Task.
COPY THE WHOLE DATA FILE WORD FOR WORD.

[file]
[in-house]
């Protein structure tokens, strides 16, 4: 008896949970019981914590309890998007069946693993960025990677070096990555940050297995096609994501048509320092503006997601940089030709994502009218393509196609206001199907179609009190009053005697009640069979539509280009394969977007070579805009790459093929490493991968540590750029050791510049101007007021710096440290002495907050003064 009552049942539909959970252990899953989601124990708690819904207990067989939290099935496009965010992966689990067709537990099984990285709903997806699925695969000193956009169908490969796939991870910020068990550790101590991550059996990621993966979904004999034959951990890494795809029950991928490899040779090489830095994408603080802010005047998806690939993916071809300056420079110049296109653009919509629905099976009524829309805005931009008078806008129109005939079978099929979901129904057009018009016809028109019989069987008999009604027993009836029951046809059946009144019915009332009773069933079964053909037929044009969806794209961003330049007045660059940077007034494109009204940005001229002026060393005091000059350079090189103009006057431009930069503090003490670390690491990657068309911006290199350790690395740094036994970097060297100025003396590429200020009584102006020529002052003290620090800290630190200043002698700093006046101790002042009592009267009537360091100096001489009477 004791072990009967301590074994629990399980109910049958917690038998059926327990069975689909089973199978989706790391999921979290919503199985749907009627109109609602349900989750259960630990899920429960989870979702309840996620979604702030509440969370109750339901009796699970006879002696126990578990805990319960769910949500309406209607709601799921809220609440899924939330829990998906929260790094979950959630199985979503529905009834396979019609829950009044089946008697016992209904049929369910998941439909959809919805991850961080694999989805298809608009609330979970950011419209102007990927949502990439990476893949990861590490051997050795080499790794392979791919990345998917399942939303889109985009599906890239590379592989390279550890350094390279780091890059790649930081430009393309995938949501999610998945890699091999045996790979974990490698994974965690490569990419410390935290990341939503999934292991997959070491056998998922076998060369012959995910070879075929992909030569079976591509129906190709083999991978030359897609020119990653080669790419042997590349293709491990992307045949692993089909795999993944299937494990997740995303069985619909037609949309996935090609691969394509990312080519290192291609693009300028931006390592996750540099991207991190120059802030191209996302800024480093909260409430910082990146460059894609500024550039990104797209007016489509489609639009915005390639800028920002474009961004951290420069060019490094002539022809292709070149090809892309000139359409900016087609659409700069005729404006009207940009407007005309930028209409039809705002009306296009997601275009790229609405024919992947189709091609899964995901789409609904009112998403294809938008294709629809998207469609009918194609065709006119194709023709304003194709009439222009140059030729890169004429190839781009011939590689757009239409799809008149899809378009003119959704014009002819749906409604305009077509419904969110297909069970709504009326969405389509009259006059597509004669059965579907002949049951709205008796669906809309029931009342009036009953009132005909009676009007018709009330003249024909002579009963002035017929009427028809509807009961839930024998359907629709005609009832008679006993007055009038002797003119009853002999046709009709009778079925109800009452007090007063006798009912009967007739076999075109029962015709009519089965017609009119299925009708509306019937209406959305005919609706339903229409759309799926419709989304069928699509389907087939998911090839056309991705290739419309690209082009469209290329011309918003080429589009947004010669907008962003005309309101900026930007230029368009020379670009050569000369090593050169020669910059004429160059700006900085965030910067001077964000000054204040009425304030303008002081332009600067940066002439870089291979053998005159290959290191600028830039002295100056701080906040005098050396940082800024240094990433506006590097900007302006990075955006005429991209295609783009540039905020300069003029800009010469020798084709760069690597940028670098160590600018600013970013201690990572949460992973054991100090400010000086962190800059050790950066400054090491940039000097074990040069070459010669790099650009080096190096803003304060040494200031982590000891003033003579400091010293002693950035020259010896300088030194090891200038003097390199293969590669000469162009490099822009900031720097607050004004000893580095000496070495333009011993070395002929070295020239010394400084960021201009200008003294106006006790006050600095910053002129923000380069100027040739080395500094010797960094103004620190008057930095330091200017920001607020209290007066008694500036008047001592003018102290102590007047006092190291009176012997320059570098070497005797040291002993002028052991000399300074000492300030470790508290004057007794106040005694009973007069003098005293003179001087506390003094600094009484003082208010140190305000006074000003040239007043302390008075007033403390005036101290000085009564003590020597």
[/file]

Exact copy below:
[in-house]
């Protein structure tokens, strides 16, 4: 008896949970019981914590309890998007069946693993960025990677070096990555940050297995096609994501048509320092503006997601940089030709994502009218393509196609206001199907179609009190009053005697009640069979539509280009394969977007070579805009790459093929490493991968540590750029050791510049101007007021710096440290002495907050003064 009552049942539909959970252990899953989601124990708690819904207990067989939290099935496009965010992966689990067709537990099984990285709903997806699925695969000193956009169908490969796939991870910020068990550790101590991550059996990621993966979904004999034959951990890494795809029950991928490899040779090489830095994408603080802010005047998806690939993916071809300056420079110049296109653009919509629905099976009524829309805005931009008078806008129109005939079978099929979901129904057009018009016809028109019989069987008999009604027993009836029951046809059946009144019915009332009773069933079964053909037929044009969806794209961003330049007045660059940077007034494109009204940005001229002026060393005091000059350079090189103009006057431009930069503090003490670390690491990657068309911006290199350790690395740094036994970097060297100025003396590429200020009584102006020529002052003290620090800290630190200043002698700093006046101790002042009592009267009537360091100096001489009477 004791072990009967301590074994629990399980109910049958917690038998059926327990069975689909089973199978989706790391999921979290919503199985749907009627109109609602349900989750259960630990899920429960989870979702309840996620979604702030509440969370109750339901009796699970006879002696126990578990805990319960769910949500309406209607709601799921809220609440899924939330829990998906929260790094979950959630199985979503529905009834396979019609829950009044089946008697016992209904049929369910998941439909959809919805991850961080694999989805298809608009609330979970950011419209102007990927949502990439990476893949990861590490051997050795080499790794392979791919990345998917399942939303889109985009599906890239590379592989390279550890350094390279780091890059790649930081430009393309995938949501999610998945890699091999045996790979974990490698994974965690490569990419410390935290990341939503999934292991997959070491056998998922076998060369012959995910070879075929992909030569079976591509129906190709083999991978030359897609020119990653080669790419042997590349293709491990992307045949692993089909795999993944299937494990997740995303069985619909037609949309996935090609691969394509990312080519290192291609693009300028931006390592996750540099991207991190120059802030191209996302800024480093909260409430910082990146460059894609500024550039990104797209007016489509489609639009915005390639800028920002474009961004951290420069060019490094002539022809292709070149090809892309000139359409900016087609659409700069005729404006009207940009407007005309930028209409039809705002009306296009997601275009790229609405024919992947189709091609899964995901789409609904009112998403294809938008294709629809998207469609009918194609065709006119194709023709304003194709009439222009140059030729890169004429190839781009011939590689757009239409799809008149899809378009003119959704014009002819749906409604305009077509419904969110297909069970709504009326969405389509009259006059597509004669059965579907002949049951709205008796669906809309029931009342009036009953009132005909009676009007018709009330003249024909002579009963002035017929009427028809509807009961839930024998359907629709005609009832008679006993007055009038002797003119009853002999046709009709009778079925109800009452007090007063006798009912009967007739076999075109029962015709009519089965017609009119299925009708509306019937209406959305005919609706339903229409759309799926419709989304069928699509389907087939998911090839056309991705290739419309690209082009469209290329011309918003080429589009947004010669907008962003005309309101900026930007230029368009020379670009050569000369090593050169020669910059004429160059700006900085965030910067001077964000000054204040009425304030303008002081332009600067940066002439870089291979053998005159290959290191600028830039002295100056701080906040005098050396940082800024240094990433506006590097900007302006990075955006005429991209295609783009540039905020300069003029800009010469020798084709760069690597940028670098160590600018600013970013201690990572949460992973054991100090400010000086962190800059050790950066400054090491940039000097074990040069070459010669790099650009080096190096803003304060040494200031982590000891003033003579400091010293002693950035020259010896300088030194090891200038003097390199293969590669000469162009490099822009900031720097607050004004000893580095000496070495333009011993070395002929070295020239010394400084960021201009200008003294106006006790006050600095910053002129923000380069100027040739080395500094010797960094103004620190008057930095330091200017920001607020209290007066008694500036008047001592003018102290102590007047006092190291009176012997320059570098070497005797040291002993002028052991000399300074000492300030470790508290004057007794106040005694009973007069003098005293003179001087506390003094600094009484003082208010140190305000006074000003040239007043302390008075007033403390005036101290000085009564003590020597």